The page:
Everything about the 529 college savings plan is a win, yet Americans aren't taking advantage of this terrific savings vehicle.
College debt is blamed for sinking millennials' dreams of owning a home or getting out from under their parents' roof. It's ironic that one of the best means of saving for a college education is experiencing a slump in awareness among Americans. One study reports that as many as 75% of Americans didn't know about 529 plans in 2015, compared to 66% in 2014. What's behind the decline?
An article on thestreet.com, "Most Americans Don't Know What a College 529 Plan Is – And That's a Problem," asks how this is even possible, given the fact that college debt is a huge issue in academia and the media—as well as in thousands of dining rooms across the U.S.
The cost of education is a big concern for many Americans, but there's a downward trend in 529 awareness that persists year after year.
Experts say that a 529 plan is a "no brainer." 529 funds can be used for any qualified educational expenses at any college in the U.S. and many abroad. A 529 savings plan can be passed from one generation to the next. The funds don't expire, so a parent or grandparent can start saving for children that aren't even born yet in a 529 savings plan. Plus, you can use or purchase any 529 savings plan from any state.
But the state in which you purchase your 529 savings plan should be considered carefully. States have different college funding plans.
To get the most back for your 529 plan buck, you need to be creative. Get the whole family involved, like having the grandparents superfund a 529 plan by contributing five years all at once. They can make a five-year election—contributing the maximum allowed for five years all at once—which is a $70,000 contribution. This also helps the grandparent with estate planning by placing their assets in a tax-deferred account for the benefit of their grandchild.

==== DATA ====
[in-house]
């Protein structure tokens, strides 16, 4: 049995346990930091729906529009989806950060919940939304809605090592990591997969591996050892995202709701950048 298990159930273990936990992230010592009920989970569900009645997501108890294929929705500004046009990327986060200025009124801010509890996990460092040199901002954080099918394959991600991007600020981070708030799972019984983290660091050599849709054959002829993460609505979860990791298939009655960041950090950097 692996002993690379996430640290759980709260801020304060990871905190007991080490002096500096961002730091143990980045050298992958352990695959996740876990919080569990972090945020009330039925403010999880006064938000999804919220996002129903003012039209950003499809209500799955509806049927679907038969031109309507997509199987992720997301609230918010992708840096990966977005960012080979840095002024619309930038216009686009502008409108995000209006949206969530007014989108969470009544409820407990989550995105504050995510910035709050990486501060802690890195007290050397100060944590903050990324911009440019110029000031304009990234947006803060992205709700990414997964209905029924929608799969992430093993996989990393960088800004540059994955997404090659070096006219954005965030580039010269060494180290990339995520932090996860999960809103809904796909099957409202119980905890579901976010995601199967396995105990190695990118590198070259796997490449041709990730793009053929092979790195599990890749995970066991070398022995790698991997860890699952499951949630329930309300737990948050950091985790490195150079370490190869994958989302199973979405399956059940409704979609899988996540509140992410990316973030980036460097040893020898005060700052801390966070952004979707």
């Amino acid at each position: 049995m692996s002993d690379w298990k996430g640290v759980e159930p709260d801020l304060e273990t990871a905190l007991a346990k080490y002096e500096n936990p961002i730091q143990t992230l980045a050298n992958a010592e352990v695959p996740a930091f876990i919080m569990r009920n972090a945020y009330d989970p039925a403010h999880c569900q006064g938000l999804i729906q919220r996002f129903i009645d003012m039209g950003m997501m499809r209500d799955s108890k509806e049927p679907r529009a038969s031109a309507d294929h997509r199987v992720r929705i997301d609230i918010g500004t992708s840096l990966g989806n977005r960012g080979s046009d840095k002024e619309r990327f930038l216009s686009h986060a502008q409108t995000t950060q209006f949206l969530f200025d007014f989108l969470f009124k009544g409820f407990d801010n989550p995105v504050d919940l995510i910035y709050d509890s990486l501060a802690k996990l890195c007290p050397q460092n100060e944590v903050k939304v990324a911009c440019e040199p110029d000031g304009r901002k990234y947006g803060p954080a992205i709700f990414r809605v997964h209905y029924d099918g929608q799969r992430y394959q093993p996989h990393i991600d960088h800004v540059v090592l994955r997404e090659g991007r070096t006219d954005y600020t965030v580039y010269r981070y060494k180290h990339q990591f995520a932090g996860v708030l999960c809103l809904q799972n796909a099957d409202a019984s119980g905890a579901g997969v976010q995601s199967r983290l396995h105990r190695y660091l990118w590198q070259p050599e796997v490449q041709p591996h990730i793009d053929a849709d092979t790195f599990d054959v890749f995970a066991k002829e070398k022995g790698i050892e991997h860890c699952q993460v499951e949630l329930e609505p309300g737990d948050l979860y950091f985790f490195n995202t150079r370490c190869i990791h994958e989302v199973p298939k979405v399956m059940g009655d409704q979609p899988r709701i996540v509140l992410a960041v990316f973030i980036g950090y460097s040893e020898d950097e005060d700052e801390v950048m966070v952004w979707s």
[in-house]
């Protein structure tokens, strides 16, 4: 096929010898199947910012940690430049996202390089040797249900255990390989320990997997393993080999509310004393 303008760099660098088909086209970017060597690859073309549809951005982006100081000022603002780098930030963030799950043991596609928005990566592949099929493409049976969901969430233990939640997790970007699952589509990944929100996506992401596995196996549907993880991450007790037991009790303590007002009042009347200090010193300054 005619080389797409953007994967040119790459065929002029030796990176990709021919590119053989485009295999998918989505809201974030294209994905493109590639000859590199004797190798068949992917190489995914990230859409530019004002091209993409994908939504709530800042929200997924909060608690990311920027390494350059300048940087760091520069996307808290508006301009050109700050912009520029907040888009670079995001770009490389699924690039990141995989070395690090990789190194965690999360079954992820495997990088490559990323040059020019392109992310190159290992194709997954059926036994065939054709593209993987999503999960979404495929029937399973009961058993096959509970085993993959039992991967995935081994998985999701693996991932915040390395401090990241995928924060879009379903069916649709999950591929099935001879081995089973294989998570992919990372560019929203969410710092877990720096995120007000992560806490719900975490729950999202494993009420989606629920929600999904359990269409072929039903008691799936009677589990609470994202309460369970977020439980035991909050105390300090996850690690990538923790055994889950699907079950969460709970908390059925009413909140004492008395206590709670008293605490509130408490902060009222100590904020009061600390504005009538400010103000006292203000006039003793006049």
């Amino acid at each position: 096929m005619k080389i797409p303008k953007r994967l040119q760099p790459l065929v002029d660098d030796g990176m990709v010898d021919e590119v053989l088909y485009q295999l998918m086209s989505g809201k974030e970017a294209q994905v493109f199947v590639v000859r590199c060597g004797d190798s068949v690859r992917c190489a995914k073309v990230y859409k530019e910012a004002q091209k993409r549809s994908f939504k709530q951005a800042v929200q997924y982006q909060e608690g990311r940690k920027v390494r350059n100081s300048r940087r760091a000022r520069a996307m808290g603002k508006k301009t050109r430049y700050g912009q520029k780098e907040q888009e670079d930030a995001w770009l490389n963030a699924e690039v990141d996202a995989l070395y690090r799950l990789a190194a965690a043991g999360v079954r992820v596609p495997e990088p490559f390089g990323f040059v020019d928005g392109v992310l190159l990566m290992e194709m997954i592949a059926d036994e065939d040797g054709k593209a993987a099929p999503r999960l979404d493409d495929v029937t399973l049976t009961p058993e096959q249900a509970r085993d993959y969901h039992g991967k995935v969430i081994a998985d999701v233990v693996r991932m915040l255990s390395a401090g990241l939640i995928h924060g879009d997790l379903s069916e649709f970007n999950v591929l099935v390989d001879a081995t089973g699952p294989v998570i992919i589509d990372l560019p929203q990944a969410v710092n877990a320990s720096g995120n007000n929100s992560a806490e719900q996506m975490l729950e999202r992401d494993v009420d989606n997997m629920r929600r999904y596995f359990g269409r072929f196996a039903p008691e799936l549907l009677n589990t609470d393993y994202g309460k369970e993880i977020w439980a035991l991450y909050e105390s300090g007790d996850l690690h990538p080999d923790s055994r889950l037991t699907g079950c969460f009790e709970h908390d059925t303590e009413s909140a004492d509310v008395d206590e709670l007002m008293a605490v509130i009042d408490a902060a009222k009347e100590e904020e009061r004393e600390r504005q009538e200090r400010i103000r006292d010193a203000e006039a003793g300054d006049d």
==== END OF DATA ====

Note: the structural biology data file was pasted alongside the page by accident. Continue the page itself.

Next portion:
Sallie Mae, a leading college financial services company, suggests this 1-2-3 approach when using 529 plans:
- Start a savings account. Use this as your college fund and deposit gifts and take advantage of free services that let you earn cash back to save for college.
- Make regular contributions. Set a goal, and create a routine of depositing some money. A small amount will add up over time, and automatic deposits make saving easy.
- Consider tax-advantage options. You can use your money to work for you in a dedicated college savings program, such as a Coverdell Education Savings Account, prepaid state college savings plans, or a 529 college savings plan.
It's well known that America has a massive student loan crisis. The 529 is a clear solution.
Reference: thestreet.com (May 22, 2016) "Most Americans Don't Know What a College 529 Plan Is – And That's a Problem"